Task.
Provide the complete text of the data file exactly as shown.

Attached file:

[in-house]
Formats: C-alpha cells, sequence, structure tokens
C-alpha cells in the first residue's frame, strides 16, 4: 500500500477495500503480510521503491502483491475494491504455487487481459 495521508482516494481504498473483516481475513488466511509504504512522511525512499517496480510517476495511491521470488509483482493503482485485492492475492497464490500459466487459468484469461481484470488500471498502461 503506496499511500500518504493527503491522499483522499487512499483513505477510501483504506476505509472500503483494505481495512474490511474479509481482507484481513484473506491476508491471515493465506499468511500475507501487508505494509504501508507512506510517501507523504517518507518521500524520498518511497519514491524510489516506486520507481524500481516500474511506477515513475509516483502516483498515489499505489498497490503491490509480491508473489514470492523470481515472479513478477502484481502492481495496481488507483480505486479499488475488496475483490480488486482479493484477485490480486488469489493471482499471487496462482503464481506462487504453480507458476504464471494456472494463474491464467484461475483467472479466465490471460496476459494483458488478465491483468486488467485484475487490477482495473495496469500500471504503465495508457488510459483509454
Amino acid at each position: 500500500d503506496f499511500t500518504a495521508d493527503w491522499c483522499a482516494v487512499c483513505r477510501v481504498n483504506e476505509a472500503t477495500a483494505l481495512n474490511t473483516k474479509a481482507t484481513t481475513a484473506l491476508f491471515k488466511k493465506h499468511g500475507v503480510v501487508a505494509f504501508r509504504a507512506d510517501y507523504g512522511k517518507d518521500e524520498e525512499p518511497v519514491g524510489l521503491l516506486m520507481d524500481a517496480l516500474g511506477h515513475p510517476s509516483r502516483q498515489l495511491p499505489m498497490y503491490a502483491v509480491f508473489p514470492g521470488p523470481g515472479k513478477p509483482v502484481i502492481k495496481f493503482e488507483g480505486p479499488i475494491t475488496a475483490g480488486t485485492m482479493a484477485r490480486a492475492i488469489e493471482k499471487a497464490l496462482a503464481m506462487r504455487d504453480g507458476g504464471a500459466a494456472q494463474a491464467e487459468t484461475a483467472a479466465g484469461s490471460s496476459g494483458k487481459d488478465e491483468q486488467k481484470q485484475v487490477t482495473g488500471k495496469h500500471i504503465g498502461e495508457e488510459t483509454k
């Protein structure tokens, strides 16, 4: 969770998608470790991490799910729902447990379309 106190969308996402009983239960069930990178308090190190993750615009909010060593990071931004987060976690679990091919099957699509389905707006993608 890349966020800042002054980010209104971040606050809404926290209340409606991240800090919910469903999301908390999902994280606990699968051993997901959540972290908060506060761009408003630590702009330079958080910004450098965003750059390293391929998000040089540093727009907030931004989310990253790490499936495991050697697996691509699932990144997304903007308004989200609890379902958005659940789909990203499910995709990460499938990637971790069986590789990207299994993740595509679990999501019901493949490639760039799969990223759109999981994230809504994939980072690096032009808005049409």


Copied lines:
[in-house]
Formats: C-alpha cells, sequence, structure tokens
C-alpha cells in the first residue's frame, strides 16, 4: 500500500477495500503480510521503491502483491475494491504455487487481459 495521508482516494481504498473483516481475513488466511509504504512522511525512499517496480510517476495511491521470488509483482493503482485485492492475492497464490500459466487459468484469461481484470488500471498502461 503506496499511500500518504493527503491522499483522499487512499483513505477510501483504506476505509472500503483494505481495512474490511474479509481482507484481513484473506491476508491471515493465506499468511500475507501487508505494509504501508507512506510517501507523504517518507518521500524520498518511497519514491524510489516506486520507481524500481516500474511506477515513475509516483502516483498515489499505489498497490503491490509480491508473489514470492523470481515472479513478477502484481502492481495496481488507483480505486479499488475488496475483490480488486482479493484477485490480486488469489493471482499471487496462482503464481506462487504453480507458476504464471494456472494463474491464467484461475483467472479466465490471460496476459494483458488478465491483468486488467485484475487490477482495473495496469500500471504503465495508457488510459483509454
Amino acid at each position: 500500500d503506496f499511500t500518504a495521508d493527503w491522499c483522499a482516494v487512499c483513505r477510501v481504498n483504506e476505509a472500503t477495500a483494505l481495512n474490511t473483516k474479509a481482507t484481513t481475513a484473506l491476508f491471515k488466511k493465506h499468511g500475507v503480510v501487508a505494509f504501508r509504504a507512506d510517501y507523504g512522511k517518507d518521500e524520498e525512499p518511497v519514491g524510489l521503491l516506486m520507481d524500481a517496480l516500474g511506477h515513475p510517476s509516483r502516483q498515489l495511491p499505489m498497490y503491490a502483491v509480491f508473489p514470492g521470488p523470481g515472479k513478477p509483482v502484481i502492481k495496481f493503482e488507483g480505486p479499488i475494491t475488496a475483490g480488486t485485492m482479493a484477485r490480486a492475492i488469489e493471482k499471487a497464490l496462482a503464481m506462487r504455487d504453480g507458476g504464471a500459466a494456472q494463474a491464467e487459468t484461475a483467472a479466465g484469461s490471460s496476459g494483458k487481459d488478465e491483468q486488467k481484470q485484475v487490477t482495473g488500471k495496469h500500471i504503465g498502461e495508457e488510459t483509454k
């Protein structure tokens, strides 16, 4: 969770998608470790991490799910729902447990379309 106190969308996402009983239960069930990178308090190190993750615009909010060593990071931004987060976690679990091919099957699509389905707006993608 890349966020800042002054980010209104971040606050809404926290209340409606991240800090919910469903999301908390999902994280606990699968051993997901959540972290908060506060761009408003630590702009330079958080910004450098965003750059390293391929998000040089540093727009907030931004989310990253790490499936495991050697697996691509699932990144997304903007308004989200609890379902958005659940789909990203499910995709990460499938990637971790069986590789990207299994993740595509679990999501019901493949490639760039799969990223759109999981994230809504994939980072690096032009808005049409």